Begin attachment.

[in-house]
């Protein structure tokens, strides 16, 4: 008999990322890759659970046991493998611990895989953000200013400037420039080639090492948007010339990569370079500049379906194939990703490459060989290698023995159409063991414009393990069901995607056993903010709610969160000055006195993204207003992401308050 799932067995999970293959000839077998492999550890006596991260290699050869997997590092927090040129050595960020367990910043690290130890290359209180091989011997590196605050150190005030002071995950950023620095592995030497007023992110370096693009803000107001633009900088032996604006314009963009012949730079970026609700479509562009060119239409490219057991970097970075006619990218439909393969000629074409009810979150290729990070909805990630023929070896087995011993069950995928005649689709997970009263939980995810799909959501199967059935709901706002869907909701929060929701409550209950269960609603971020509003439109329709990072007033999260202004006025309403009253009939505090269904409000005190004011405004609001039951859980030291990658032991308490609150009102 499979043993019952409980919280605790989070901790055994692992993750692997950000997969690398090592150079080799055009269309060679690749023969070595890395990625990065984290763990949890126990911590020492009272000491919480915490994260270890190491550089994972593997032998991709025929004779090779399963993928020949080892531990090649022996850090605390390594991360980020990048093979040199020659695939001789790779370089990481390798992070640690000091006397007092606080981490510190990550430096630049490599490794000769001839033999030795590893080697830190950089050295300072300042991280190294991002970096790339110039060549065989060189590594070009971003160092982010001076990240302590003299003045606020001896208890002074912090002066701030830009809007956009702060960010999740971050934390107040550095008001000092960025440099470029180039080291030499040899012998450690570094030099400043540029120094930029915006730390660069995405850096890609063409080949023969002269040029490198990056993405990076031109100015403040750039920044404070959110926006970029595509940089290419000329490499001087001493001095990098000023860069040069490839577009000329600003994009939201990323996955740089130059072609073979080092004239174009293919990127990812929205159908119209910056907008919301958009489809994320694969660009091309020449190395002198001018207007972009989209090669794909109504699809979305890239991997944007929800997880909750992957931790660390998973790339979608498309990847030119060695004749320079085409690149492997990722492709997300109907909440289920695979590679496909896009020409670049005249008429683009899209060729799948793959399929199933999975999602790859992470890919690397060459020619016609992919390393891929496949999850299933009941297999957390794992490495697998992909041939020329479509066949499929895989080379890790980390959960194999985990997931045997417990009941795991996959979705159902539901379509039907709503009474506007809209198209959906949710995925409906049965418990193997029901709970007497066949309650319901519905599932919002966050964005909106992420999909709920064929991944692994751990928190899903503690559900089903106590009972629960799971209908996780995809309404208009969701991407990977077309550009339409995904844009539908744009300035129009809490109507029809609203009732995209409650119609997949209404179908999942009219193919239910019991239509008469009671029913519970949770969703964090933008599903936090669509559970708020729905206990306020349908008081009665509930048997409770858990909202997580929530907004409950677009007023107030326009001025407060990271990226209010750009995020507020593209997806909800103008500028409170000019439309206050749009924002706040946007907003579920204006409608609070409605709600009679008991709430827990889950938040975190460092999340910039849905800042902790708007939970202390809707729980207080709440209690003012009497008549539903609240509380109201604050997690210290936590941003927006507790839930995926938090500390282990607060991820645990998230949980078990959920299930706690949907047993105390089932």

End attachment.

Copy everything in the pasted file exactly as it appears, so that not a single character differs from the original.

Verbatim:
[in-house]
């Protein structure tokens, strides 16, 4: 008999990322890759659970046991493998611990895989953000200013400037420039080639090492948007010339990569370079500049379906194939990703490459060989290698023995159409063991414009393990069901995607056993903010709610969160000055006195993204207003992401308050 799932067995999970293959000839077998492999550890006596991260290699050869997997590092927090040129050595960020367990910043690290130890290359209180091989011997590196605050150190005030002071995950950023620095592995030497007023992110370096693009803000107001633009900088032996604006314009963009012949730079970026609700479509562009060119239409490219057991970097970075006619990218439909393969000629074409009810979150290729990070909805990630023929070896087995011993069950995928005649689709997970009263939980995810799909959501199967059935709901706002869907909701929060929701409550209950269960609603971020509003439109329709990072007033999260202004006025309403009253009939505090269904409000005190004011405004609001039951859980030291990658032991308490609150009102 499979043993019952409980919280605790989070901790055994692992993750692997950000997969690398090592150079080799055009269309060679690749023969070595890395990625990065984290763990949890126990911590020492009272000491919480915490994260270890190491550089994972593997032998991709025929004779090779399963993928020949080892531990090649022996850090605390390594991360980020990048093979040199020659695939001789790779370089990481390798992070640690000091006397007092606080981490510190990550430096630049490599490794000769001839033999030795590893080697830190950089050295300072300042991280190294991002970096790339110039060549065989060189590594070009971003160092982010001076990240302590003299003045606020001896208890002074912090002066701030830009809007956009702060960010999740971050934390107040550095008001000092960025440099470029180039080291030499040899012998450690570094030099400043540029120094930029915006730390660069995405850096890609063409080949023969002269040029490198990056993405990076031109100015403040750039920044404070959110926006970029595509940089290419000329490499001087001493001095990098000023860069040069490839577009000329600003994009939201990323996955740089130059072609073979080092004239174009293919990127990812929205159908119209910056907008919301958009489809994320694969660009091309020449190395002198001018207007972009989209090669794909109504699809979305890239991997944007929800997880909750992957931790660390998973790339979608498309990847030119060695004749320079085409690149492997990722492709997300109907909440289920695979590679496909896009020409670049005249008429683009899209060729799948793959399929199933999975999602790859992470890919690397060459020619016609992919390393891929496949999850299933009941297999957390794992490495697998992909041939020329479509066949499929895989080379890790980390959960194999985990997931045997417990009941795991996959979705159902539901379509039907709503009474506007809209198209959906949710995925409906049965418990193997029901709970007497066949309650319901519905599932919002966050964005909106992420999909709920064929991944692994751990928190899903503690559900089903106590009972629960799971209908996780995809309404208009969701991407990977077309550009339409995904844009539908744009300035129009809490109507029809609203009732995209409650119609997949209404179908999942009219193919239910019991239509008469009671029913519970949770969703964090933008599903936090669509559970708020729905206990306020349908008081009665509930048997409770858990909202997580929530907004409950677009007023107030326009001025407060990271990226209010750009995020507020593209997806909800103008500028409170000019439309206050749009924002706040946007907003579920204006409608609070409605709600009679008991709430827990889950938040975190460092999340910039849905800042902790708007939970202390809707729980207080709440209690003012009497008549539903609240509380109201604050997690210290936590941003927006507790839930995926938090500390282990607060991820645990998230949980078990959920299930706690949907047993105390089932």